As part of the settlement, it is also reviewing subprime mortgages made by in-house loan officers to determine whether any black or Latino borrowers may have qualified for prime mortgages instead. The compensation for those customers would be added to the $175 million settlement.
Justice estimated that identifying and distributing the payments to consumers would take about a year. But it also acknowledged that the long-term consequences to minority communities could take far longer to repair.
The Washington Post reported this week that a growing chorus of consumer advocates, economists and civil rights leaders are raising concerns that the fallout from the boom in subprime lending has endangered the financial futures of black Americans by lowering their credit scores.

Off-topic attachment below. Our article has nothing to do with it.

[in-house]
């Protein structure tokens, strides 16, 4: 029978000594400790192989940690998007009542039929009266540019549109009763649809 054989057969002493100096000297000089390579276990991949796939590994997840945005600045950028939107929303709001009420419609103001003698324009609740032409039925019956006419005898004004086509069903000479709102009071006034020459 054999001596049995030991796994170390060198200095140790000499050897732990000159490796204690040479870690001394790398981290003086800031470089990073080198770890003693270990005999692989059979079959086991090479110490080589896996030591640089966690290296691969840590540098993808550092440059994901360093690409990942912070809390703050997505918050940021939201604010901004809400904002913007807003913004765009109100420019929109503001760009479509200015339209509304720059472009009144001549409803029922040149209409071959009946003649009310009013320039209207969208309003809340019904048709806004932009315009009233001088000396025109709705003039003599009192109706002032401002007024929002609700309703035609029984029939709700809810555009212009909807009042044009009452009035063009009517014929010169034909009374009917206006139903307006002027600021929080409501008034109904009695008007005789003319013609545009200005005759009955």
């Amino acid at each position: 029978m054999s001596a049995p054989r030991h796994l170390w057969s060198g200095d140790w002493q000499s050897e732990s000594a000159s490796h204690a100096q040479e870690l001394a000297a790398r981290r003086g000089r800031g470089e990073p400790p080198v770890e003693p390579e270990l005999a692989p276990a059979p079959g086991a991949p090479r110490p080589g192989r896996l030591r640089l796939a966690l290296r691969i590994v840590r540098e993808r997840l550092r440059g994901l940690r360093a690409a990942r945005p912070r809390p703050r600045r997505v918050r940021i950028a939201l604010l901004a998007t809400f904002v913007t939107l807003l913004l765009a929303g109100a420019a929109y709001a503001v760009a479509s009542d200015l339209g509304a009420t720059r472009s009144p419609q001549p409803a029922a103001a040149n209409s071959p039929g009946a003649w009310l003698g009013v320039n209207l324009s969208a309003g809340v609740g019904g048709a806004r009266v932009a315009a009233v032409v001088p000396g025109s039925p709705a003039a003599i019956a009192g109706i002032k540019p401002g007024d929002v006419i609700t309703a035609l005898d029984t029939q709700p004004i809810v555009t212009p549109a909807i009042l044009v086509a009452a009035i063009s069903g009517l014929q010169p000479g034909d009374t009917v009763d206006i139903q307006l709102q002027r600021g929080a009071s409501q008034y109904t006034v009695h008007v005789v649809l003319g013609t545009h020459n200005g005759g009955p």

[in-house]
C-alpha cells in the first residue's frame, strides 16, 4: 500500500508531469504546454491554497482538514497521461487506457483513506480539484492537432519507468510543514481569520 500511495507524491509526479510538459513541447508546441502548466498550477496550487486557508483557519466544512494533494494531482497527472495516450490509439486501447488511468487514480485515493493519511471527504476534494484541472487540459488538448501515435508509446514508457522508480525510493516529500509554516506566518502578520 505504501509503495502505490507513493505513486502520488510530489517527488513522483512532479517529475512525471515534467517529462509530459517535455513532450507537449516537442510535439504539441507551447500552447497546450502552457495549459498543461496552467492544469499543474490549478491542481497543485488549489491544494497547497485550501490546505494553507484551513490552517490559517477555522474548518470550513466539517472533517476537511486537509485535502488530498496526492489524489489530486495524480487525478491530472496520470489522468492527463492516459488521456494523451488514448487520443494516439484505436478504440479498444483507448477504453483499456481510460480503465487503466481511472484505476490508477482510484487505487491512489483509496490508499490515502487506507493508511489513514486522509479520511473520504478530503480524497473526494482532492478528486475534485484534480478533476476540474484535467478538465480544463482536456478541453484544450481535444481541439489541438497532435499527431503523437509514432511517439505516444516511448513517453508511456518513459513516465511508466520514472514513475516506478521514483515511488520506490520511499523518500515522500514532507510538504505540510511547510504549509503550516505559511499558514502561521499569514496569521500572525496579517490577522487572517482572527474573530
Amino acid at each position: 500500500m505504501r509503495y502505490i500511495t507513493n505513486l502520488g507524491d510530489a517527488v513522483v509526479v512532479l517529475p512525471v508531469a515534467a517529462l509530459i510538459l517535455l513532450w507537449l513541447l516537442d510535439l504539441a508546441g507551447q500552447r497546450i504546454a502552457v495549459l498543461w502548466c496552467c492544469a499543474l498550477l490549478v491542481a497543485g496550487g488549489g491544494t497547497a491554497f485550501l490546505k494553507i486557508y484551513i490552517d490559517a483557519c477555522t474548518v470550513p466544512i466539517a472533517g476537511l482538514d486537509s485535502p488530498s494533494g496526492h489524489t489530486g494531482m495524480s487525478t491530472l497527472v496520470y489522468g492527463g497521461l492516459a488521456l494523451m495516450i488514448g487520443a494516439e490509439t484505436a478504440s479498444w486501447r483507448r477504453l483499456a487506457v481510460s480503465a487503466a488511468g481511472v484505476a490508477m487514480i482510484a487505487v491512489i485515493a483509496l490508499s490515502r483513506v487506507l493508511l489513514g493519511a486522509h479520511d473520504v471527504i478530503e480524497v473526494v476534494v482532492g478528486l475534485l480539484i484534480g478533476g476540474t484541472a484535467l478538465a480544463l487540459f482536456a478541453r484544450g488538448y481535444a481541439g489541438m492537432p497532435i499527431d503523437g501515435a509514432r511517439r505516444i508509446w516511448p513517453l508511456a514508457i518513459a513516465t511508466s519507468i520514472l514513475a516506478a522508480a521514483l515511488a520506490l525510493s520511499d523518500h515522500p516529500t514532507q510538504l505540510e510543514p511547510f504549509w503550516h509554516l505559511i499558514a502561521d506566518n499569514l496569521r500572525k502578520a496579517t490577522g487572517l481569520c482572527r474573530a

“The impacts of lending discrimination and the harm to a person’s credit can be far reaching — inhibiting a range of opportunities that affect a person’s ability to find housing, good employment or access higher education,” said Perez, the assistant attorney general.